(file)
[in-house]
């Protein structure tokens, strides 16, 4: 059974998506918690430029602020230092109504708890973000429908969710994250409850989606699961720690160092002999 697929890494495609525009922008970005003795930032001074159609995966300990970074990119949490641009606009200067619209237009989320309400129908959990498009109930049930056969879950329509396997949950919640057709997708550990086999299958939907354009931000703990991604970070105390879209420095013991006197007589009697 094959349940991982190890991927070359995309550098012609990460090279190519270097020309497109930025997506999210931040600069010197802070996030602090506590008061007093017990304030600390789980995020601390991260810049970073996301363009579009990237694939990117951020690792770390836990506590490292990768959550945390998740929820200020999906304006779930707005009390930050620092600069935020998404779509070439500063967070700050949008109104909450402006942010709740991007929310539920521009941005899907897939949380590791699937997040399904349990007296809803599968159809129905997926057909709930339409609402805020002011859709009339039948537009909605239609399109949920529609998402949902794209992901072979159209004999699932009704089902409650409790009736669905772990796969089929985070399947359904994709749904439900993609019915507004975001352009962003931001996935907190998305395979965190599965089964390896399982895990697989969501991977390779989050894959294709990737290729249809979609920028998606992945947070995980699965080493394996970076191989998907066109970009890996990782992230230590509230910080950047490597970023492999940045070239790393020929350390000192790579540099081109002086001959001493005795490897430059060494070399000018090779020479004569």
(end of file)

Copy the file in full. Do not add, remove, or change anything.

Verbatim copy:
[in-house]
């Protein structure tokens, strides 16, 4: 059974998506918690430029602020230092109504708890973000429908969710994250409850989606699961720690160092002999 697929890494495609525009922008970005003795930032001074159609995966300990970074990119949490641009606009200067619209237009989320309400129908959990498009109930049930056969879950329509396997949950919640057709997708550990086999299958939907354009931000703990991604970070105390879209420095013991006197007589009697 094959349940991982190890991927070359995309550098012609990460090279190519270097020309497109930025997506999210931040600069010197802070996030602090506590008061007093017990304030600390789980995020601390991260810049970073996301363009579009990237694939990117951020690792770390836990506590490292990768959550945390998740929820200020999906304006779930707005009390930050620092600069935020998404779509070439500063967070700050949008109104909450402006942010709740991007929310539920521009941005899907897939949380590791699937997040399904349990007296809803599968159809129905997926057909709930339409609402805020002011859709009339039948537009909605239609399109949920529609998402949902794209992901072979159209004999699932009704089902409650409790009736669905772990796969089929985070399947359904994709749904439900993609019915507004975001352009962003931001996935907190998305395979965190599965089964390896399982895990697989969501991977390779989050894959294709990737290729249809979609920028998606992945947070995980699965080493394996970076191989998907066109970009890996990782992230230590509230910080950047490597970023492999940045070239790393020929350390000192790579540099081109002086001959001493005795490897430059060494070399000018090779020479004569």